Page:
However, most people reading this page are probably in asset growth mode rather than retirement. So I want to spend some time over the next few months explaining how their portfolio composition and approach needs to be entirely different especially if they are--as they should be-- putting new money in each month, quarter or year. When you are adding new money and automatically reinvesting dividends, volatility is your friend over the long term.
Ten years ago at Kitco, my first internet trader site experience, Glenn Kafka taught me the value of the gold/XAU ratio. I had been a gold futures trader, gold analyst, and publisher for some years, but Kafka's ratio pointed out a new way for me to capitalize on sentiment, which I was just discovering. Gold stock buyers tend to have greater emotional and price swings than gold metal traders. Largely this is due to the fact that a lot of bullion and gold futures players are non-emotional commercial hedgers, both long and short.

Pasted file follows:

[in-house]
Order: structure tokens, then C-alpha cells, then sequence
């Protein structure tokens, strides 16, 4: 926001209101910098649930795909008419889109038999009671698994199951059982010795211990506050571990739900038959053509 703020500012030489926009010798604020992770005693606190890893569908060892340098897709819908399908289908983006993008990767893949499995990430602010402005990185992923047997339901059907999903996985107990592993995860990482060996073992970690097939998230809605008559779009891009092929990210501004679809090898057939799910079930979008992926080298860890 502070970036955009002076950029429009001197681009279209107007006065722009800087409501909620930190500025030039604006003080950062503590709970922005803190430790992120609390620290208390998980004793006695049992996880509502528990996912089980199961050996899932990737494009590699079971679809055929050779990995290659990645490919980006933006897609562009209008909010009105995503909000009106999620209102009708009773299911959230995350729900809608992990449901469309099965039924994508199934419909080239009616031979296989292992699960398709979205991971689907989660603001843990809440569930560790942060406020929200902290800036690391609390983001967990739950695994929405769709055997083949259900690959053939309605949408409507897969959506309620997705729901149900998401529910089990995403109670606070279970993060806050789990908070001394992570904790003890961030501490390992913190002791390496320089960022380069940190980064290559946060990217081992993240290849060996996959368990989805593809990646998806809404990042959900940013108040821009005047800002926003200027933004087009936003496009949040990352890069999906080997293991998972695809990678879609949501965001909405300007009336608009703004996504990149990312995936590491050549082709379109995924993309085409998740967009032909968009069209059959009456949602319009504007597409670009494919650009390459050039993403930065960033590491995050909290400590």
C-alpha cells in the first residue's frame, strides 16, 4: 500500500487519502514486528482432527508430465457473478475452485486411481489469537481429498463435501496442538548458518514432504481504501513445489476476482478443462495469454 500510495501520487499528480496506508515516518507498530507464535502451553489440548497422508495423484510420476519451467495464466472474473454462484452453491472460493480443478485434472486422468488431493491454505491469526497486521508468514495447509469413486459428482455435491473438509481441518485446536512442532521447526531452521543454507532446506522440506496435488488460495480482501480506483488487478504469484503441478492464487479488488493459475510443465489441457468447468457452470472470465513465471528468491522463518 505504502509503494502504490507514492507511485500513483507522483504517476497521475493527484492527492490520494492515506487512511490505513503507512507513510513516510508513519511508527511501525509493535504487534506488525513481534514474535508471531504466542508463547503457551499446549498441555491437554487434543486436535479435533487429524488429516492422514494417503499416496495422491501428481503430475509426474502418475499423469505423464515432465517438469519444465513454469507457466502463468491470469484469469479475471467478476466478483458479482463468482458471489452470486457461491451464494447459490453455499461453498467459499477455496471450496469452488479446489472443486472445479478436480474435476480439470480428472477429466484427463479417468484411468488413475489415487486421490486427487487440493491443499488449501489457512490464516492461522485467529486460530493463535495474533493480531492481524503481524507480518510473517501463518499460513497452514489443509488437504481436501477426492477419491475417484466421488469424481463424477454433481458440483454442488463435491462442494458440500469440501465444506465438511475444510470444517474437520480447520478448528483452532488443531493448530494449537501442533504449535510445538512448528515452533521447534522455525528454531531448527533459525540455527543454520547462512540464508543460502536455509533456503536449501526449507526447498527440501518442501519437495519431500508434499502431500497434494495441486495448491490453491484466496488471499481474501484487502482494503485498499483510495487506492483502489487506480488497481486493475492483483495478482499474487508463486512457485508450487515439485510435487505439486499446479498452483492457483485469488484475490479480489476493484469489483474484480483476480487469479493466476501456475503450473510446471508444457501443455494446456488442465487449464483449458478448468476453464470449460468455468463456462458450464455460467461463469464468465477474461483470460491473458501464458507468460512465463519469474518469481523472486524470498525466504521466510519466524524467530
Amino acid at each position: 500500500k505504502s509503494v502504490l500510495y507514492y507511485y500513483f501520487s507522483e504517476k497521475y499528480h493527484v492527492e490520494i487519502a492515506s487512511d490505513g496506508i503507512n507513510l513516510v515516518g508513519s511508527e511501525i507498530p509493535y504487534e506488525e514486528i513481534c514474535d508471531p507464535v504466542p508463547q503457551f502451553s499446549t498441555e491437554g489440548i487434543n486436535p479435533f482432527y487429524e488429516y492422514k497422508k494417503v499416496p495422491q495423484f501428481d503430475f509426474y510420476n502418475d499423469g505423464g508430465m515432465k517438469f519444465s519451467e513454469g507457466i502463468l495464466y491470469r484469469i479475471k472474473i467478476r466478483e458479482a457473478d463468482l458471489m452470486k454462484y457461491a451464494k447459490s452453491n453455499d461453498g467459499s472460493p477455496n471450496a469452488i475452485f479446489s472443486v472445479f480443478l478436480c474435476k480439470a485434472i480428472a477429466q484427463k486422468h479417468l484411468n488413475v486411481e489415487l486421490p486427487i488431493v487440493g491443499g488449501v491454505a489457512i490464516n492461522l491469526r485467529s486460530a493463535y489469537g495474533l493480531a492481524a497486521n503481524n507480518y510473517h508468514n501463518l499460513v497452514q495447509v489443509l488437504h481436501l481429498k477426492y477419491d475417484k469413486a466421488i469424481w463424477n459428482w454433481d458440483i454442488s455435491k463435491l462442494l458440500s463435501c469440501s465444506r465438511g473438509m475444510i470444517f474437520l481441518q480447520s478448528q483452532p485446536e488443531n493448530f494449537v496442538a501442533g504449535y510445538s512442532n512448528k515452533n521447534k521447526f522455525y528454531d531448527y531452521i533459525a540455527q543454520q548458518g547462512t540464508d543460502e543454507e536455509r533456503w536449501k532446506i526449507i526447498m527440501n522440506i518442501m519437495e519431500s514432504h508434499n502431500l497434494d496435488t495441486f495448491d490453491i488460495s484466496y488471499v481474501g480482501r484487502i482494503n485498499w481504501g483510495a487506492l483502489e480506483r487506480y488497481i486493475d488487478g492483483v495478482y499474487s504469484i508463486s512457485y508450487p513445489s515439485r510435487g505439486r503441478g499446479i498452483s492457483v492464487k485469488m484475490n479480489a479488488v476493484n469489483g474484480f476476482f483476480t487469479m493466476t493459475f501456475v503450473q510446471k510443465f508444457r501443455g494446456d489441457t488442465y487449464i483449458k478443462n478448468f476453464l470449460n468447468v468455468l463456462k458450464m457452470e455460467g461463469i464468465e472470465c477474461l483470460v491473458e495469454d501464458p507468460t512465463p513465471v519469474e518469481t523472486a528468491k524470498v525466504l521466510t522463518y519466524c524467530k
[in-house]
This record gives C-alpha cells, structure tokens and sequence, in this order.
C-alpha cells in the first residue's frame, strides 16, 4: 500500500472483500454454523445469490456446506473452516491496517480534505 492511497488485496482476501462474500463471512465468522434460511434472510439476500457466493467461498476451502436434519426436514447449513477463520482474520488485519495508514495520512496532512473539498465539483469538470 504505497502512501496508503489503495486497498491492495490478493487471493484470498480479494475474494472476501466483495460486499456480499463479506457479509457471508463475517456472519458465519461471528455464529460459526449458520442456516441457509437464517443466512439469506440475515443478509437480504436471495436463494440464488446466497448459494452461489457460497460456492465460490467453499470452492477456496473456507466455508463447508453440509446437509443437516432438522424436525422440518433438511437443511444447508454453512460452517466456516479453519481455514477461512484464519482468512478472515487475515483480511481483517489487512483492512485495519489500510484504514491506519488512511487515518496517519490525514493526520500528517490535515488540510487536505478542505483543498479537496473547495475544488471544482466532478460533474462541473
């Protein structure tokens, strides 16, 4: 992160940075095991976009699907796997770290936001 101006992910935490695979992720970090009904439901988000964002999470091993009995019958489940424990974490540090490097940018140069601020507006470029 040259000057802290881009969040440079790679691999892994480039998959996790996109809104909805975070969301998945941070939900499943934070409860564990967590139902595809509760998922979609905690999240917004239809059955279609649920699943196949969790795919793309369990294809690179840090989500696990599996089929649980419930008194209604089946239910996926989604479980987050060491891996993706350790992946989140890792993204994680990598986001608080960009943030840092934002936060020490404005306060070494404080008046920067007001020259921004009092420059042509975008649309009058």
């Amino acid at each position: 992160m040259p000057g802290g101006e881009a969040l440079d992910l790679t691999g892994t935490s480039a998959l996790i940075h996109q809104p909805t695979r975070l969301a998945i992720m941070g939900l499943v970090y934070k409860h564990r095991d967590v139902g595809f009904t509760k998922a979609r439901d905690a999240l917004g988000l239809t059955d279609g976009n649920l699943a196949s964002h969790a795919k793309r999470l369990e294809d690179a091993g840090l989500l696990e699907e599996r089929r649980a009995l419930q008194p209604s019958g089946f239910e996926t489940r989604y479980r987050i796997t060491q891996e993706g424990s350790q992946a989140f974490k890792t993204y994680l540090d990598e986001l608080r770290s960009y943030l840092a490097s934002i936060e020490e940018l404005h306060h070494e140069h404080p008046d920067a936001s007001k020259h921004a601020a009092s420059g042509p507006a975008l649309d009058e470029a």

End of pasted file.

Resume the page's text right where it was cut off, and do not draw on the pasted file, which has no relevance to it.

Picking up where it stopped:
In my view, gold is a story of the Kondratieff Wave, but Kafka's method, also backed by John Hussman more recently, is a decent way to capitalize on intermediate term (months to a few years) swings within the decades long Kondratieff Wave bull and bear markets. Whether or not you trade gold stocks or gold bullion or futures, the gold/XAU ratio is a good sentiment measure.
The two charts show the history of the ratio over the past few years. They suggest that gold stocks have not been crushed enough yet to be buys, which in turns says that gold has further down to go at some point.
These charts were made at different times with faciltities available to the public at StockCharts.com, but the ratio ranges are remarkably consistent since the new gold bull market began in 1999.
Another factor that tells me gold stocks or gold are not yet buys is the premium over net asset value (NAV) being paid by buyers of Central Fund of Canada (CEF) which holds gold and silver bullion. As of today the premium is still 7.5%. At the 2005 lows one could buy CEF at a discount to NAV. The chart shows CEF price and NAV going back many years.